Friday, April 13, 2012

Poorly designed bike lanes in the park


The letter below appears in today's Chronicle and in yesterday's Examiner:

Park bike lanes: bad design

I can't believe the Bicycle Coalition agreed to the new bike lane design in  Golden Gate Park. Cyclists now ride in a lane between the curb on the right and parked cars on the left. You have cyclists,  in-line skaters, rental bikers, and children all stuck in the same lane with  pedestrians trying to get to and from their cars.

When I've ridden it, I've had to dodge a child darting out from between the  cars and a family of five who strolled across the bike lane confused about where  to go. I've also been stuck behind Segways and rental bikers, forcing me and  another rider to go out into the traffic lane just to top 5 mph.

But of course the traffic lanes are now thinner to make room for the new  bike lanes. So we're left with one non-functional, unsafe lane and another mildly functional unsafe lane. Meanwhile, cars have less room to maneuver, and  people getting out of their parked cars are forced to try to avoid traffic on  one side and cyclists on the other. I can't figure out who thought this was a  good idea. The old lanes were fine---why change them?

Tom Kleinhenz,
San Francisco

City Hall's policy is to do whatever it can to get more people to ride bikes in the city, even if a particular project doesn't make sense. This is what one of my correspondents was told when he questioned the bike lanes in the park:

When I used common sense asking MTA how things will look, they were repeating they need to get more people on bikes. The fact that their ideas didn't make much practical sense doesn't matter. Wait till the pedestrian, bicycle accidents start adding up. Then people might sue MTA for a bad design. Bicyclists got what they asked for, its too late to complain. (emphasis added)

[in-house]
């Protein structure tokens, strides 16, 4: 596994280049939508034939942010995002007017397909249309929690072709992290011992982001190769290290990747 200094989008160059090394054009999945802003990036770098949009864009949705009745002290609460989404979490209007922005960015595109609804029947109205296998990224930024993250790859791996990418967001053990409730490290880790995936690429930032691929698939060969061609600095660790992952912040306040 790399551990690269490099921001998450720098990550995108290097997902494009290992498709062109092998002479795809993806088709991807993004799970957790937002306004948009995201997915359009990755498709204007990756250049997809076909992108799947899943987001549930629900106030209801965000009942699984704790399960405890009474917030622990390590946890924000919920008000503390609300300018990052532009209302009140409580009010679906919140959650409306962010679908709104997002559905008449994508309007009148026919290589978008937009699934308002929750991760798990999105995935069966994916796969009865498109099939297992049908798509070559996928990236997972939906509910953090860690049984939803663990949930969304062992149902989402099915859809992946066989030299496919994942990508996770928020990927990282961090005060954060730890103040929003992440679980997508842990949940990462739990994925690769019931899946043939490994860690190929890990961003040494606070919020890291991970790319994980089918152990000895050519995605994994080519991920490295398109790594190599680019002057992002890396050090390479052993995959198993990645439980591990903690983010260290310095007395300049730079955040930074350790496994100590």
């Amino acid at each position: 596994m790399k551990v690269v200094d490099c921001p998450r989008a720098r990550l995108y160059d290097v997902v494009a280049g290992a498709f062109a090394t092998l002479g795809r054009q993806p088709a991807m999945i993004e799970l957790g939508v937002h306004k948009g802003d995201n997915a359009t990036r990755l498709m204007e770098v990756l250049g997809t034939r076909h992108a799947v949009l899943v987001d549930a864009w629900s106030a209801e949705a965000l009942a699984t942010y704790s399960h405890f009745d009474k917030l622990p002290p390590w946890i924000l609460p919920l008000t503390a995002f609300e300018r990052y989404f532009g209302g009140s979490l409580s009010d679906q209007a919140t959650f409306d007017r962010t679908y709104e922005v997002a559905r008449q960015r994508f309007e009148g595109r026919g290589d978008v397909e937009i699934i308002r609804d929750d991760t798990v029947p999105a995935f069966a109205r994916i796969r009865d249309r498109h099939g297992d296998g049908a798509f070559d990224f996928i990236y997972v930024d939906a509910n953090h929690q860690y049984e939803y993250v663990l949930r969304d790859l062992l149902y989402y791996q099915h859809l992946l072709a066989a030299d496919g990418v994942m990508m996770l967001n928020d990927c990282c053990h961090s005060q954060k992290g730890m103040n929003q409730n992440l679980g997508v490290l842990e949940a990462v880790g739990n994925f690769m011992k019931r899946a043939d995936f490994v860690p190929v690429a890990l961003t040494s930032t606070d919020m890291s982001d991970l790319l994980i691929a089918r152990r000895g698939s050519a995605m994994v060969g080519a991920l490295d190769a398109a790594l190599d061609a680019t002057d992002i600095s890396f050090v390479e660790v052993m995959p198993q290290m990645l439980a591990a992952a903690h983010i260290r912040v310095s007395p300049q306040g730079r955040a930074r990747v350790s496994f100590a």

That's what the MTA guy in charge of the Panhandle bike lanes told me is the rationale for that project: "...the goals of the project include reducing collisions, as well as improving the subjective feeling of safety to encourage more people to bicycle more often." (emphasis added)

As a party to the Bicycle Plan litigation, I see all the briefs filed by the city. City Hall made it clear in their final brief before Judge Busch that, regardless of how disruptive the Bicycle Plan will be for city traffic, including Muni---taking away more than 50 traffic lanes and 2,000 street parking spaces---the benefits will outweigh making traffic worse for everyone else. Incredibly, this is based on the completely unsupported assumption that the Plan will result in more people riding bikes. I was surprised to see this admission in the city's brief:

The City found that, despite the significant impacts from approval of the Bicycle Plan...the benefits of approving the Plan outweighed the unavoidable impacts it created (page 25)...the City determined that by implementing the Bicycle Plan, more people would chose[sic] to ride a bicycle than currently do---the idea of "mode shift" (page 26)...Nothing in the Statement[of Overriding Considerations] downplays the number or magnitude of traffic or transit impacts, or overstates the number of bicyclists, the primary beneficiaries of the Project's benefits (pages 27 and 28, in "Respondent City and County San Francisco's Opposition to Petitioners' Objections to City's Return," emphasis added ).

Bikes uber alles! The Bicycle Coalition of course has campaigned for the defective bike lanes in Golden Gate Park.

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